Last night as I turned on my bicycle headlight to ride home from yoga my legs screamed up at me, “Pick a sport!”
Annoyed, I replied, “Yoga isn’t a sport. It’s an activity.” My legs were unimpressed. I was tired going home, with little in the tank.
All the way across the Hawthorne Bridge I was trying to concoct a strategy that would allow me to get in a daily ride, a daily run and a daily yoga session. Since yoga is a fixed entity all I could come up with was ride in the morning, run at lunch, yoga after work.
Unfortunately, I am not a huge fan of running at lunch. I have to shower when I get here in the morning after my ride in and I don’t want to have to shower twice within 6 hours. It’s kind of wasteful, not to mention the fact that it’s really hard on my skin.
We’ll see how it goes. The running part is what I’ve been missing lately and a big factor in my lack of fitness on the bike. I have to work it in and I have to work it in soon. I also have to get better technical skills, and fast. Sam and I went to a park on Saturday and rolled around, practicing dismounts and remounts. I left the park a little bit discouraged – the skills aren’t coming as fast as I’d like them to. Watching the race on Sunday was intimidating.
We cruised through trails in Mt. Tabor and he took me down some really, really technical gnarly drops on river-rock. I didn’t know it was coming up and all the sudden I was standing on my pedals, weight way back, squeezing my back brake like my life depended on it. (It did.) Sam called over his shoulder, “Just relax, you’re fine!” Afterward he said the look on my face was one of sheer terror. I was kind of pissed that he didn’t give me more warning but he said, “Warning wouldn’t have helped. You were fine – you made it down, see?”
Yeah, yeah. I was just pissed because he made me suffer something fierce on the climbs through the park. That man has a power-to-weight ratio that is super-human. In those moments when I am in full distress and he is chattering away at me telling me how good I am doing, I want him dead. Really, I am imagining a million ways to kill him.
It’s strange how I am not as good at handling pain on the bike. When we go running together I’m the chipper one who is pushing the pace and he’s the one glaring and planning my imminent death. I haven’t figured out why I’m such a pansy on the bike yet but I’m bound and determined to find out and fix it.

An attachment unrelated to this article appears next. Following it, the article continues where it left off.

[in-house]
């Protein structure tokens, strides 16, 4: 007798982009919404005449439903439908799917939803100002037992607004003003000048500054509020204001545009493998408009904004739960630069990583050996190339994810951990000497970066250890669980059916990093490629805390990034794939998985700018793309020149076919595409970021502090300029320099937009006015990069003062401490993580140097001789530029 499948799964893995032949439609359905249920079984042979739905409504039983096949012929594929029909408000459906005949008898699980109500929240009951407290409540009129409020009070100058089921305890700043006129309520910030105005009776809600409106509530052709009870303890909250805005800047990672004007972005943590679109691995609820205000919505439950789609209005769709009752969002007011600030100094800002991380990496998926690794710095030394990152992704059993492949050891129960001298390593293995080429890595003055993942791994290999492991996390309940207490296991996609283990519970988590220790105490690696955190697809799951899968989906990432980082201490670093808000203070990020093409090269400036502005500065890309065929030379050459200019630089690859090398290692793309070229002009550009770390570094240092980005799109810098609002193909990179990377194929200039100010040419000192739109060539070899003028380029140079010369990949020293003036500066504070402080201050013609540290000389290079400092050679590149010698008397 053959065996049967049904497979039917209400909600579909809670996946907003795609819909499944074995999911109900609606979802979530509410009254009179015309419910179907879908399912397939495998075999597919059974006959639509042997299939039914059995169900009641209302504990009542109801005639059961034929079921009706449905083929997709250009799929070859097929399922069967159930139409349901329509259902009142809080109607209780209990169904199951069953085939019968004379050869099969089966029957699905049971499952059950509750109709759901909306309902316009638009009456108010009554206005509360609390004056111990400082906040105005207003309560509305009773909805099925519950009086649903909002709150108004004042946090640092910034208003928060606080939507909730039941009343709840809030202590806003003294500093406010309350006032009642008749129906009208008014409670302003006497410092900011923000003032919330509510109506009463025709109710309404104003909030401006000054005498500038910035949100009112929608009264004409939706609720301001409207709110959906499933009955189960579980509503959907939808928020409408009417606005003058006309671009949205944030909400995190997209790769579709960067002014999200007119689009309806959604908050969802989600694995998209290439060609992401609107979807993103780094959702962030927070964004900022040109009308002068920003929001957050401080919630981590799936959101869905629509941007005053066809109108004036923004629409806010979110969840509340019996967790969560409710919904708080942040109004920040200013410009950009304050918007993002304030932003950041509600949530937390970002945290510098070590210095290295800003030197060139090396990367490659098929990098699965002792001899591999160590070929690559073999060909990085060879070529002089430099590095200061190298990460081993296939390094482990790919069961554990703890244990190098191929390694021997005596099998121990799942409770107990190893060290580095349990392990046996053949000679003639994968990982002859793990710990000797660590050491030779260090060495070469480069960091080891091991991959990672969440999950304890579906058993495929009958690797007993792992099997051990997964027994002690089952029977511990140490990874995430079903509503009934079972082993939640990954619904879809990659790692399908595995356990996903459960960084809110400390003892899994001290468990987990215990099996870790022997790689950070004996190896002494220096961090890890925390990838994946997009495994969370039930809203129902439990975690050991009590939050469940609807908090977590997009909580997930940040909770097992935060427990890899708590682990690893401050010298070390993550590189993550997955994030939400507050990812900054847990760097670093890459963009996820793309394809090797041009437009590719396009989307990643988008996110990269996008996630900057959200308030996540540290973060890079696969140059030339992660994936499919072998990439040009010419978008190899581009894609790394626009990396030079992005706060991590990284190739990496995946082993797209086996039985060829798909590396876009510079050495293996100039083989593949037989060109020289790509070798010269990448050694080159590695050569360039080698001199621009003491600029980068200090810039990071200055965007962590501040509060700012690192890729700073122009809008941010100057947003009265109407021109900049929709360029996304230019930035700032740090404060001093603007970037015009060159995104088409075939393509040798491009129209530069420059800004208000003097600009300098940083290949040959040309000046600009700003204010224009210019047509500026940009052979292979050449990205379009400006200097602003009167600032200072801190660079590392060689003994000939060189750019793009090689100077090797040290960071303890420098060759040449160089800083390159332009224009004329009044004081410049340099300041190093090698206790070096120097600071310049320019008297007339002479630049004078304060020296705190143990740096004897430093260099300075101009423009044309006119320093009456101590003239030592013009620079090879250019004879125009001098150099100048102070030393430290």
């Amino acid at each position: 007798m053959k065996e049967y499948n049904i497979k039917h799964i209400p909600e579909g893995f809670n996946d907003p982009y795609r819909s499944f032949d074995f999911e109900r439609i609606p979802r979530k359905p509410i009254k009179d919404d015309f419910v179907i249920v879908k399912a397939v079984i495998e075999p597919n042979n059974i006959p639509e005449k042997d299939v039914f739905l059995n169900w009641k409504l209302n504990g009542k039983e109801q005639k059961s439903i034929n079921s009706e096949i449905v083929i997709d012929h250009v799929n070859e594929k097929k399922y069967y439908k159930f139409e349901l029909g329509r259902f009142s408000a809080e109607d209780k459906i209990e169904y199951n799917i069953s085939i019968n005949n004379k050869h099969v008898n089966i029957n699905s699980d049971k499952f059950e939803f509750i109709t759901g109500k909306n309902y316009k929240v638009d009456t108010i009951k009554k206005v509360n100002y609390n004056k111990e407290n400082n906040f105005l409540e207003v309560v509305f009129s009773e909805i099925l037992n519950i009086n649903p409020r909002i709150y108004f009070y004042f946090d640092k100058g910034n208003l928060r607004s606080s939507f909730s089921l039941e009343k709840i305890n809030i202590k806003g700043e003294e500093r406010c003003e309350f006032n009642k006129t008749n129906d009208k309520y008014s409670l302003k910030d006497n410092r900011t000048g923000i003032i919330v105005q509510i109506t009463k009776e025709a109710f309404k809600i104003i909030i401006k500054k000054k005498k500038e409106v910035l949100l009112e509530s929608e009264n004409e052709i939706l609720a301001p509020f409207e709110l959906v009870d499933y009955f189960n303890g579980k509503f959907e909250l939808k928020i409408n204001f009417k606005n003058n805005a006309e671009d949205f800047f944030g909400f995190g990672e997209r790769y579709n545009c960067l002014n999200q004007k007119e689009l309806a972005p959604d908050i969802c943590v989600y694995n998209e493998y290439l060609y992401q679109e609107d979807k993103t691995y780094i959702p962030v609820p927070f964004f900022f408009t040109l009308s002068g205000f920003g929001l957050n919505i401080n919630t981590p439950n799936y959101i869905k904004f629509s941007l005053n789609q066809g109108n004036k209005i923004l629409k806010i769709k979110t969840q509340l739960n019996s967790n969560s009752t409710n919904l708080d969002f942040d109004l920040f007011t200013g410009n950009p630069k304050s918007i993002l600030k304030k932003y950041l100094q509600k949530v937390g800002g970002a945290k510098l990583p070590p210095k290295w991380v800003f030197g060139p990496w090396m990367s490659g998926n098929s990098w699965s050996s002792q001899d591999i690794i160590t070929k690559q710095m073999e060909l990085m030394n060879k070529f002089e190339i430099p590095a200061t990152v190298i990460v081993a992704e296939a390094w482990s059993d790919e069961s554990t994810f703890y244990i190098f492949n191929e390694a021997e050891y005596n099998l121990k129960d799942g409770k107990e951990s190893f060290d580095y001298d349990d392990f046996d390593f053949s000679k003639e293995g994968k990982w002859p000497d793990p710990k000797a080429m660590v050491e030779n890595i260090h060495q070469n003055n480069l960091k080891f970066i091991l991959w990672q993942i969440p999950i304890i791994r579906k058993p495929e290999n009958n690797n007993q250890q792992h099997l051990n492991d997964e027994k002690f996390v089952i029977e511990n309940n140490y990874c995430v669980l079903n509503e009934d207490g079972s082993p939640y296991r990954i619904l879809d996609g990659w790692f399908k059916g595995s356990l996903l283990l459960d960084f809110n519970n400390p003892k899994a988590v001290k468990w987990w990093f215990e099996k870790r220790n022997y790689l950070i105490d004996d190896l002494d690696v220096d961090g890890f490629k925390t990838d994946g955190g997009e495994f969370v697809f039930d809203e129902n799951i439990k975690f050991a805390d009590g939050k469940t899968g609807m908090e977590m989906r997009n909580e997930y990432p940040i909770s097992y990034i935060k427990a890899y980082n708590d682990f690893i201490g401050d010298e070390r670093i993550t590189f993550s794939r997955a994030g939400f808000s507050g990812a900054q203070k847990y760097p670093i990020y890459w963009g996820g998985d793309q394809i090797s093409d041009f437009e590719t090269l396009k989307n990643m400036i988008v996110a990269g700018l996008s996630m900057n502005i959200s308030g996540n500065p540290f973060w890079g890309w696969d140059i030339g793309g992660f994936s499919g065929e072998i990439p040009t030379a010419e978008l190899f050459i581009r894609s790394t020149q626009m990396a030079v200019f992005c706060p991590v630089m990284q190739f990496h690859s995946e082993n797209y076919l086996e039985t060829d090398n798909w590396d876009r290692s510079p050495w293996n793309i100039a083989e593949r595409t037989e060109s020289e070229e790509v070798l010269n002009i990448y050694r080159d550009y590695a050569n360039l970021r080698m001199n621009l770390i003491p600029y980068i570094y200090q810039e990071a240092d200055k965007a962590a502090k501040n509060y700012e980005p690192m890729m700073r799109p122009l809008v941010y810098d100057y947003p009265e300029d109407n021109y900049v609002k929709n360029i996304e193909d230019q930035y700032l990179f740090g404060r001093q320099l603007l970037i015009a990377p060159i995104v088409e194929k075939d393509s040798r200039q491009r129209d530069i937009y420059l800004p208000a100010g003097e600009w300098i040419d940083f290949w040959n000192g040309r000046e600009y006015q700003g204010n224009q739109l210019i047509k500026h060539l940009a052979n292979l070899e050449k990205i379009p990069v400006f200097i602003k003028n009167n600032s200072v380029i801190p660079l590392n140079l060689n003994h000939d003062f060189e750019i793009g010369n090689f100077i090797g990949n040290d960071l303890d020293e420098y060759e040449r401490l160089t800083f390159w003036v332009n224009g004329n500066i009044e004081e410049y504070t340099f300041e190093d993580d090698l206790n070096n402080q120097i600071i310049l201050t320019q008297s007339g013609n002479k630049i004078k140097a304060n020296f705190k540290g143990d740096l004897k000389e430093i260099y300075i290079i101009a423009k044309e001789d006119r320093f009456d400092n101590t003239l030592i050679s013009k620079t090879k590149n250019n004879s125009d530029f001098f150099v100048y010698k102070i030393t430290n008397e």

All Saturday while we rode I was screaming in my head, ” You will NOT suck!!! DO NOT ALLOW YOURSELF TO SUCK!!!”
That’s probably not the positive self-talk I should be doing but it’s just how I felt. Some days are good and some days are bad and Saturday I just wasn’t feeling great.
Josh and I met at Stumptown this morning, killed a double espresso and shoved off for a short, hour-long ride. It was freezing and dark and we could just barely see our breath in front of us as we pedaled along. We were numb by the time we rolled back to Stumptown for a nice, hot mug of coffee. We sat in the window with some people we’ve come to know there and talked about yoga and Sunday’s race at Barlow. One of the kids that we were talking to races in the A Category and it was interesting to hear his report.
I was loathe to leave the semi-warmth of the coffee shop but we forced ourselves back out into the crisp air and coasted down Salmon Street into downtown, teeth chattering as we went.
“How cold do you think it is?” I asked him.
“Oh… I don’t know… it must be like high 40’s or 50?”
“Are you insane!? It has to be colder than that!!”
I was mortified. 50?! If he is right then I am screwed and there is no way in hell that I will EVER make good on my vow to commute all the way through the winter.
When I got to work I discovered that it was actually 37 degrees. 🙂 Much better. And probably colder when I left the house at 5:45am.
Unpack the booties, get out the ear warmers, find your winter gloves. It’s getting serious.